Self-examination saves woman from cancer

The 85-year-old Tanzania resident discovered a painless lump in her breast and immediately went to Fortis Hospital in Delhi for treatment

Tanzania resident Mary Peter Mrema (85) had a tough last month. During routine breast self-examination, she discovered a lump in her left breast. Though painless, the lump gave Mrema many sleepless nights. Immediately, she sought medical consultation in Tanzania, where a fine needle aspiration cytology (FNAC) test proved that she was suffering from ductal carcinoma. She was then admitted to Fortis, where further examinations were done.

"This particular case indicates how self-examination is important, especially in case of breast cancer and how women can avert the complications associated with the disease by getting the right treatment at the right time. Mrema came to us exactly on the right time," said Dr Randeep Wadhawan, additional director, Minimal Access and Bariatric Surgery, Fortis Hospital, Vasant Kunj. All three levels of lymph nodes were removed and drains were put. The patient is recovering well now.

'Out of danger'
"The lump has been completely removed. But sadly, the cancer has slightly spread in the area, so she will have to go through chemotherapy. As her age is a big factor, we have taken permission of her family members for chemotherapy and they have agreed," said Dr Wadhawan.

 Doctors say awareness regarding the disease is extremely low, and women generally don't go for self- examination and consult the doctor at a stage when it is difficult to treat the disease. "Women are slightly reluctant in going to a doctor. Recently, we met a woman who belonged to a good educated family, but never went for even regular testing. When she came to us, she already had stage 4 cancer. Sadly, we couldn't help her in anyway," he added," said the doctor.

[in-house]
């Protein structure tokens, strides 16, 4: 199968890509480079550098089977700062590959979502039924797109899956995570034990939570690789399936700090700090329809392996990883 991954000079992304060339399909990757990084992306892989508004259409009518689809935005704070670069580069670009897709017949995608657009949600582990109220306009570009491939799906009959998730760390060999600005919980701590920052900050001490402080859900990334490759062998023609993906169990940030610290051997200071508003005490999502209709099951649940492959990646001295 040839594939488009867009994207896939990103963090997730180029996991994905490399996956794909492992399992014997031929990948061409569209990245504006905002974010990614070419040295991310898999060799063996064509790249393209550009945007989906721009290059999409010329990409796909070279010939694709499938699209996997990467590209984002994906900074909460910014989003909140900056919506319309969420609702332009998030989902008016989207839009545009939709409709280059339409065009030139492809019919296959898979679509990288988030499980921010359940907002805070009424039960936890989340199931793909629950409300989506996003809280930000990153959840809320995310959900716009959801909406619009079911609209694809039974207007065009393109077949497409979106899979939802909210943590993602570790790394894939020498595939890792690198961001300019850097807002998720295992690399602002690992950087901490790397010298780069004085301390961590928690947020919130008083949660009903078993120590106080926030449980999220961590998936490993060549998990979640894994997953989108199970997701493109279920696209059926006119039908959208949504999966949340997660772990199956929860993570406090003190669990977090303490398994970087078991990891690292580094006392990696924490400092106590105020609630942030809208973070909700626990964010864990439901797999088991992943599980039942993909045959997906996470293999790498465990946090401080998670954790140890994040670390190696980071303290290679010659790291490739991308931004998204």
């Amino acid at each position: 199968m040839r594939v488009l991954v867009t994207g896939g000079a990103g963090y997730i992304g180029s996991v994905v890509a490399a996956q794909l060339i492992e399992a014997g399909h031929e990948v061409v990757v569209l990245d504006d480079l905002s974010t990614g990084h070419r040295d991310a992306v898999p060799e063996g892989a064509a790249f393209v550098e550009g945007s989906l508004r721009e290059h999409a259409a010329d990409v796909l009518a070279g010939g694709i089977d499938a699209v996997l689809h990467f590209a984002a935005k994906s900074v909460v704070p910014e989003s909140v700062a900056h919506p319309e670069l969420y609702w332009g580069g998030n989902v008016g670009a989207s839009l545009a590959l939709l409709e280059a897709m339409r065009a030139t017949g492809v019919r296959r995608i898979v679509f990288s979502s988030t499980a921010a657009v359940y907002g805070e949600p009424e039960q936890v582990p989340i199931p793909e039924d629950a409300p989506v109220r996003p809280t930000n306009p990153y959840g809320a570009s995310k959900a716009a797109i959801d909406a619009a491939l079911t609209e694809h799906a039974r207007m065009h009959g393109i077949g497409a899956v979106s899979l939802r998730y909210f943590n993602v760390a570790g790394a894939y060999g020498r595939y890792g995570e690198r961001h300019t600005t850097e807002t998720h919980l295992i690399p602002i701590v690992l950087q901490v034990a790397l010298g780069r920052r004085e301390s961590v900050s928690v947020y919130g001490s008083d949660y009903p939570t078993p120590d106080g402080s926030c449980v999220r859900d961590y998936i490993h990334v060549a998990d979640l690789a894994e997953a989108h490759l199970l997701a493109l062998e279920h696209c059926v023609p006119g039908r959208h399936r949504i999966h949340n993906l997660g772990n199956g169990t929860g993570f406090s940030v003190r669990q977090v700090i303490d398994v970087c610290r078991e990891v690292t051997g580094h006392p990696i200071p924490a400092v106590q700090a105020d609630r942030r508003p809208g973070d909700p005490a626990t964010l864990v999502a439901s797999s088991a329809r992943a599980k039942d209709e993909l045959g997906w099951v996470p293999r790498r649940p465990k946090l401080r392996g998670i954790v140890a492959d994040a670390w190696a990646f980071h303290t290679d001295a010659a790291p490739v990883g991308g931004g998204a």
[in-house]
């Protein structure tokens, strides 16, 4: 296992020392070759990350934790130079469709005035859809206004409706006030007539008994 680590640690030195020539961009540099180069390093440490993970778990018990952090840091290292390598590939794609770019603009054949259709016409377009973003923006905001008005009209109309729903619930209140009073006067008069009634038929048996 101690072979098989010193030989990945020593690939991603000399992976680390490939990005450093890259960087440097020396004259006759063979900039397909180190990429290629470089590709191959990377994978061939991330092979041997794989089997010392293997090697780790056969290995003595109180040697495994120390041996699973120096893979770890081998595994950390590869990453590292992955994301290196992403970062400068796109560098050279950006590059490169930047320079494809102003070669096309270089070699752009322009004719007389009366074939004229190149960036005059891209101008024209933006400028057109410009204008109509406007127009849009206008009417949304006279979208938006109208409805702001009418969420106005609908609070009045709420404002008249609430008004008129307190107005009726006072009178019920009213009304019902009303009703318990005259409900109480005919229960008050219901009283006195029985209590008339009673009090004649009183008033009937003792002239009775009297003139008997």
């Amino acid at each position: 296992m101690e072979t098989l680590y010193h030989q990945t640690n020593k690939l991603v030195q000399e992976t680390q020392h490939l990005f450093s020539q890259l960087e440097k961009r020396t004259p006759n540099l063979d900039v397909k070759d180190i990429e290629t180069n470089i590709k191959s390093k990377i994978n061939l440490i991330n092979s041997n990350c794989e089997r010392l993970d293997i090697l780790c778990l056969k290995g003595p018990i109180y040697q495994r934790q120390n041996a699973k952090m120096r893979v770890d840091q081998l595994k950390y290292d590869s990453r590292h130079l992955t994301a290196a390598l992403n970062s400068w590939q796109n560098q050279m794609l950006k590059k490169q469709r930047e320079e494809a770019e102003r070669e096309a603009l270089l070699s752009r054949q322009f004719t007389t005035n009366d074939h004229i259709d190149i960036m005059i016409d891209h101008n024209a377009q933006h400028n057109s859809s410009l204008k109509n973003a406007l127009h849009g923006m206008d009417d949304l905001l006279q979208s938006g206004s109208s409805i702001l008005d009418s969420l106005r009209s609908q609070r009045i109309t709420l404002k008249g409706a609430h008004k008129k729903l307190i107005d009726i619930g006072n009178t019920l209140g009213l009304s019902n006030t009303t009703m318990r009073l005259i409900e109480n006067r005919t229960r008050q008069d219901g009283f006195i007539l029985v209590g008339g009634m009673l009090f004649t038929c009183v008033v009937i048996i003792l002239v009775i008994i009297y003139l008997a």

Stay safe
Breast cancer is usually treated with surgery and then possibly with chemotherapy or radiation, or both. A multidisciplinary approach is preferable. Hormone positive cancers are treated with long term hormone blocking therapy. Treatments are given with increasing aggressiveness according to the prognosis and risk of recurrence.
>> Stage 1 cancers (and DCIS) have an excellent prognosis and are generally treated with lumpectomy and sometimes radiation. HER2+ cancers should be treated with the trastuzumab (Herceptin) regime. Chemotherapy is uncommon for other types of stage 1 cancers.
>> Stage 2 and 3 cancers with a progressively poorer prognosis and greater risk of recurrence are generally treated with surgery (lumpectomy or mastectomy with or without lymph node removal), chemotherapy (plus trastuzumab for HER2+ cancers) and sometimes radiation (particularly following large cancers, multiple positive nodes or lumpectomy).
>> Stage 4, metastatic cancer, (i.e. spread to distant sites) has poor prognosis and is managed by various combination of all treatments from surgery, radiation, chemotherapy and targeted therapies. 10 year survival rate is 5% without treatment and 10% with optimal treatment.

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